doorways, one above the other, which originally connected the west range of
the cloister to the church, remain visible within the transept. A range of
agricultural buildings, which form a courtyard and are associated with Manor
Farm, overlie the south wall of the church and the north part of the cloister.
The north barn follows the same alignment as the church. It has been partly
built from reused medieval masonry and timbers and is thought to be mostly of
17th century date. However excavations at the site during the late 19th and
early 20th centuries and field evidence indicate that this barn incorporates
standing fragments of the south wall of the south aisle, the west wall of the
south transept and the north end of the west wall of the east range of the
cloister within its fabric.
In particular, the medieval doorway which originally provided access from the
nave of the church into the north east corner of the cloister survives
within this farm building. Although the majority of the barn itself is not
included in the scheduling, the in-situ sections of medieval standing masonry
which are visible within the barn and identified on an excavation plan of 1906
are included. Of the south range of the cloister, the south wall of the frater
and its undercroft remain standing. To the south west of the claustral
buildings there is a post-medieval building incorporating masonry from the
abbey. This building is not included in the scheduling. To the south east of
the church is a two-storey rectangular stone building originally constructed
during the second half of the 13th century, although a number of later
alterations are visible within the fabric. This may have been the abbot's
lodging. Notable features of the building are the original transomed two-light
upper windows, a number of which are now blocked, and the corbelled fireplace
in the south wall. This building is included in the scheduling.
Cartographic evidence indicates that the fields to the north and west of the
monastic church, within the moated enclosure, were known respectively as Lower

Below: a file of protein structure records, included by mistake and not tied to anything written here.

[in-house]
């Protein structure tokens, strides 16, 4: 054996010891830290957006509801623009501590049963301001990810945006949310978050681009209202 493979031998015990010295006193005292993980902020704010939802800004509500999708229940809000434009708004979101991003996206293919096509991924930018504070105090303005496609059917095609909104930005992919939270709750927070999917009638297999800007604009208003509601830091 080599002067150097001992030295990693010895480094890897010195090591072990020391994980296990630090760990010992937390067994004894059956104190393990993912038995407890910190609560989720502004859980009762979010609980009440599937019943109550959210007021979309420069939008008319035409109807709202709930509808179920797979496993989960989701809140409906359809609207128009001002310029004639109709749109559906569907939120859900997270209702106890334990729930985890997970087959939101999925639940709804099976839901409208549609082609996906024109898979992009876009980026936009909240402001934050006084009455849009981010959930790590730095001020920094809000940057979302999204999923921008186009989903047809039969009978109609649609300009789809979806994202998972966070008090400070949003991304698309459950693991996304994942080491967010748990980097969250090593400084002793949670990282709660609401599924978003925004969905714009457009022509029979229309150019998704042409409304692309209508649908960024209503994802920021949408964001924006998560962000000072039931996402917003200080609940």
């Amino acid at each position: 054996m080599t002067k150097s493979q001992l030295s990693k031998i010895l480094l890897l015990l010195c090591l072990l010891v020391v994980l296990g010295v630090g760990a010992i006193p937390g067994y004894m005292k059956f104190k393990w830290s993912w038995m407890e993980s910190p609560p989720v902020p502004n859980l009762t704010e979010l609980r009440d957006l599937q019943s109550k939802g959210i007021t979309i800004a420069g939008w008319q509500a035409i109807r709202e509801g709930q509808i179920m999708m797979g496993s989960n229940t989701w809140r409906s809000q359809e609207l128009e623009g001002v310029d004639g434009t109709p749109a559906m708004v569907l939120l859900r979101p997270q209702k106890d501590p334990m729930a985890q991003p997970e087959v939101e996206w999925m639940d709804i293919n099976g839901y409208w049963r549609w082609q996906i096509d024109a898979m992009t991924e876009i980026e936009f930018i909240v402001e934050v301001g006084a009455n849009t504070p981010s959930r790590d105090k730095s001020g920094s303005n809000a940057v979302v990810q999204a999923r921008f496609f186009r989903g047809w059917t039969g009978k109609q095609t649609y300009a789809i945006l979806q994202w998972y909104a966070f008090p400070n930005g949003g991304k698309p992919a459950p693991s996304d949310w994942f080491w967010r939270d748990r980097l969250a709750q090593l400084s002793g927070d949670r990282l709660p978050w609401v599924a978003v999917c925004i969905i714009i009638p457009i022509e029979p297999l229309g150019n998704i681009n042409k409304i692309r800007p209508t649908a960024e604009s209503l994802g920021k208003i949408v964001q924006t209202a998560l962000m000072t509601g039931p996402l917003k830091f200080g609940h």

and Upper Churchyard indicating that these areas were used as the monastic
The conventual buildings in the precinct were originally set within a larger
system of water control features. In 1938 excavations related to the road
widening of Manor Road recovered evidence of a length of walling and a cobbled
surface thought to be associated with the outer gatehouse of Halesowen Abbey.
These features were destroyed when the road was widened into a dual
carriageway, but they indicate that the monastery was originally bounded along
its north side by Manor Way. The area of land between Manor Way and the series
of ponds immediately to the north of the precinct has been the site of modern
mining activity and this area is not included in the scheduling.
Immediately to the north and north east of the precinct are the
earthwork remains of a series of large ponds, of which at least five have
been identified. The westernmost pond was formed behind a retaining bank which
formed a causeway for the entrance track into the monastery. The valley to the
east of here was dammed four more times creating a flight of ponds extending
eastwards for approximately 460m. The water control system for these ponds,
which are now dry, appears to have been quite complex. A bypass leat, or
overflow channel, is visible running parallel to the south side of the ponds
and it forms the north boundary to the inner precinct. Earthwork evidence